University of Edinburgh, Genzyme Collaborate on Multiple Sclerosis Research

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Scientists from the University of Edinburgh are teaming up with leading biotechnology company Genzyme to research new drugs that can reduce neuron damage, particularly in multiple sclerosis (MS).

In people with MS, there is damage to myelin, which protects nerve fibers. When myelin is damaged, electrical signals from the brain are not properly transmitted to the rest of the body, resulting in symptoms such as issues with muscle movement, balance, and vision. The damage accrues over time, resulting in worsening symptoms for patients with MS. The collaboration is looking for new therapies that can encourage remyelination, which repairs damaged myelin, and reduce neurodegeneration.

Researchers at the University of Edinburgh have already identified a physiologically-occurring molecule that impedes remyelination by preventing necessary cells from reaching damaged areas of the brain. Through the collaboration, they hope to discover inhibitors of this molecule or its reception in order to allow myelin-repairing cells to reach the damaged areas.

"If successful, this will be a step-change in MS treatment as current treatments are unable to repair the damaged neurons that cause the symptoms of MS,” said Anna Williams, PhD, BSc, of the MRC Centre for Regenerative Medicine.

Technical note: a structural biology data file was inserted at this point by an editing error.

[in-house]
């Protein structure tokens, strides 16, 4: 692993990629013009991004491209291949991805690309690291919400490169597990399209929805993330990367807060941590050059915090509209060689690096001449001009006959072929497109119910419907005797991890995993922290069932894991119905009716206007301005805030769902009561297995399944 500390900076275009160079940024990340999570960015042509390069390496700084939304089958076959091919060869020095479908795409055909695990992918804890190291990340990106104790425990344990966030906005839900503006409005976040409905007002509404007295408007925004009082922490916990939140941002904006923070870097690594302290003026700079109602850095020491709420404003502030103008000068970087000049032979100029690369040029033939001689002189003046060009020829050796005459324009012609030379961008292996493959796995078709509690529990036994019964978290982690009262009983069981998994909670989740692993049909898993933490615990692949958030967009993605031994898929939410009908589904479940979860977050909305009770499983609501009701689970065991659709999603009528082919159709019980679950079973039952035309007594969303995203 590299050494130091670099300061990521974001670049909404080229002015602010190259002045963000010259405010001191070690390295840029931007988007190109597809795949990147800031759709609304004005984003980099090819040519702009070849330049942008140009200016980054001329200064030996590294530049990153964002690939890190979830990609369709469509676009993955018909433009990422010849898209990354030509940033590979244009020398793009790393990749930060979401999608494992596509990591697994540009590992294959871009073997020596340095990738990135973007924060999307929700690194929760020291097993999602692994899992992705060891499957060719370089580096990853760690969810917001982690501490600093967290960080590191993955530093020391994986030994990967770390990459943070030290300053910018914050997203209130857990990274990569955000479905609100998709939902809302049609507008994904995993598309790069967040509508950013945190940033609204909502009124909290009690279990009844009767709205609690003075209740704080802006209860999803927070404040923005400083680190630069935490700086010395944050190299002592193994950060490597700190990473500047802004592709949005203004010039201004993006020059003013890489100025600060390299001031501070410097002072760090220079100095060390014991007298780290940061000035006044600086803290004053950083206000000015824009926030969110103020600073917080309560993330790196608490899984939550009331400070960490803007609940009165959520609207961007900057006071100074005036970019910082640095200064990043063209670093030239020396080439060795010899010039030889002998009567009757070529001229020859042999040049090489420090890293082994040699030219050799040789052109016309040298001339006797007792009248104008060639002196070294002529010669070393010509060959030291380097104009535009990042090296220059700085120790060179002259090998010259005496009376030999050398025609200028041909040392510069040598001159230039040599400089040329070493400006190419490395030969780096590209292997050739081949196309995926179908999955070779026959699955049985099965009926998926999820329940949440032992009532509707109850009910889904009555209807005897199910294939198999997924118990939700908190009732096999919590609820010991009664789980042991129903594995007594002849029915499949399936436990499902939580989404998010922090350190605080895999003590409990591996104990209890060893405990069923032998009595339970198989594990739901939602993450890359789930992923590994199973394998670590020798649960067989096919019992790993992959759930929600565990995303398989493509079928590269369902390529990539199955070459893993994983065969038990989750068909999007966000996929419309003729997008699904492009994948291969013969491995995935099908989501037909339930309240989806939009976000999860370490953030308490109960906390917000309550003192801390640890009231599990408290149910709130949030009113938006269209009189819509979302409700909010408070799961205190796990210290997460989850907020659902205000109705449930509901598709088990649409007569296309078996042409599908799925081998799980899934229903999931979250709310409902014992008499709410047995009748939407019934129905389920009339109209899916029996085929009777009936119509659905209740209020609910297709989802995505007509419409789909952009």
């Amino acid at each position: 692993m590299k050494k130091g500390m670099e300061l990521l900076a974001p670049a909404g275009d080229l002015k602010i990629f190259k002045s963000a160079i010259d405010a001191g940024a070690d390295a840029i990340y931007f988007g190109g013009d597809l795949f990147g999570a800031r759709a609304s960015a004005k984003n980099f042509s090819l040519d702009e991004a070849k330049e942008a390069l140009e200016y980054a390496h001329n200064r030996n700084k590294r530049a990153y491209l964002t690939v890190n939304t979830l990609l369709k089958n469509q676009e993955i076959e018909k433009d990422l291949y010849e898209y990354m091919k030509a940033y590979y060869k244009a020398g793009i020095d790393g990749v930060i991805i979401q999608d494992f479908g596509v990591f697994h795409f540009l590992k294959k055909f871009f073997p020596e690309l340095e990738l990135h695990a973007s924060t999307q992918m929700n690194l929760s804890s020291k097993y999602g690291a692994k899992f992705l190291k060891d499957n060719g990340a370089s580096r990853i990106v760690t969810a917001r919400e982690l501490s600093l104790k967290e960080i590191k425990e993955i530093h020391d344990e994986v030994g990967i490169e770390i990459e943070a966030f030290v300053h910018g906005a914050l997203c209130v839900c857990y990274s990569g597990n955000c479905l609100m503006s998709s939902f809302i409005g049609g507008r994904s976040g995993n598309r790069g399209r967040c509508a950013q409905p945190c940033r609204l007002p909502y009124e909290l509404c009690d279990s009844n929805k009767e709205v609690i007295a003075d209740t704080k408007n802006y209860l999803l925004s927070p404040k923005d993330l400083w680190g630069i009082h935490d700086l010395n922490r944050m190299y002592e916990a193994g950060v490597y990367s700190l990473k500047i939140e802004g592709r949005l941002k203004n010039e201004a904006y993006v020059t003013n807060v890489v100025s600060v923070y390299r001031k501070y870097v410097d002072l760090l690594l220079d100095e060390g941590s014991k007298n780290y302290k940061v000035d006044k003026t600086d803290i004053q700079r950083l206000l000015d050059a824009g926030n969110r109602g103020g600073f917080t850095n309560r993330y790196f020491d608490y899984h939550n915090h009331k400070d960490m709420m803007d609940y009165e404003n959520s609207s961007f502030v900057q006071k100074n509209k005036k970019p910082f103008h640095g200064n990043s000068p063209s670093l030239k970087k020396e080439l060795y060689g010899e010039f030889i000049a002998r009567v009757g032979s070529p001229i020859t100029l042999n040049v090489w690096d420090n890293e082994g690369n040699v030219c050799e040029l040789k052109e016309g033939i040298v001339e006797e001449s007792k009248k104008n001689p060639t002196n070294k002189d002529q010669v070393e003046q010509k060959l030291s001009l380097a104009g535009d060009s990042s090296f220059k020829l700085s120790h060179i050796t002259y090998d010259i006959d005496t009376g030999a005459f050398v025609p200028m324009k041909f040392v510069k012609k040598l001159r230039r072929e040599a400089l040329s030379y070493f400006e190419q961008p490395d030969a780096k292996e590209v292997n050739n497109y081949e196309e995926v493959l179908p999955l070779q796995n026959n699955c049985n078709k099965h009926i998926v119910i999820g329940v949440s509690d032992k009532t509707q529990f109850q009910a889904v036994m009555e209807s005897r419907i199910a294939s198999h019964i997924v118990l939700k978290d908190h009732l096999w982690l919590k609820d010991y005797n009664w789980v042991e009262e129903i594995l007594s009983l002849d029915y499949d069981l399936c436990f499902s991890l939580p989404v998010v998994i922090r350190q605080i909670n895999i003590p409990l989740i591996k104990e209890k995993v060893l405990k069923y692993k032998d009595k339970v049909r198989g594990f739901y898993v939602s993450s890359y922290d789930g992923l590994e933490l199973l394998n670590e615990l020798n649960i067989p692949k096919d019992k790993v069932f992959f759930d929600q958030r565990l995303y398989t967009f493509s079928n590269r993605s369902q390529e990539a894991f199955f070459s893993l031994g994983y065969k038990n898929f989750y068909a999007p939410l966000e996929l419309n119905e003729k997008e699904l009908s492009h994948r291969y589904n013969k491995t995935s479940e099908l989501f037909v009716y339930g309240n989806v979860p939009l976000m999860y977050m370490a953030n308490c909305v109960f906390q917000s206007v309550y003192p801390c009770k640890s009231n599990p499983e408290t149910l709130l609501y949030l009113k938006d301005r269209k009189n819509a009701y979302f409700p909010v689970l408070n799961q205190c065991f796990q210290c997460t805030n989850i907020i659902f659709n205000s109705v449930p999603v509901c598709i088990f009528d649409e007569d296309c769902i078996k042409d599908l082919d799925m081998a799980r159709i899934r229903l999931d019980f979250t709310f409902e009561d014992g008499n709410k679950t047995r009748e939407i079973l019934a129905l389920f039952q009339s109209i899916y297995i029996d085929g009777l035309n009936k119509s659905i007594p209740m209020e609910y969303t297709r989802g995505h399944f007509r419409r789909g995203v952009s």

If the collaboration yields an effective treatment, it will have implications for other diseases that involve damaged myelin, such as spinal cord injury.

University of Edinburgh, Genzyme Collaborate on Multiple Sclerosis Research

University of Edinburgh scientists are set to work with leading biotechnology company Genzyme, a Sanofi company, to carry out drug discovery research that could reduce neuron damage in the brain.

The collaboration - facilitated by Edinburgh BioQuarter's Business Development team - will focus on identifying therapeutic candidates capable of promoting remyelination and reducing neurodegeneration, mostly in relation to Multiple Sclerosis (MS).

MS is caused by damage to myelin, the protective layer that surrounds nerve fibres. This damage affects the transmission of electrical signals from the brain to the rest of the body and results in symptoms such as problems with muscle movement, balance and vision. Over time MS patients accrue disability, which usually slowly gets worse - this is related to neurodegeneration.

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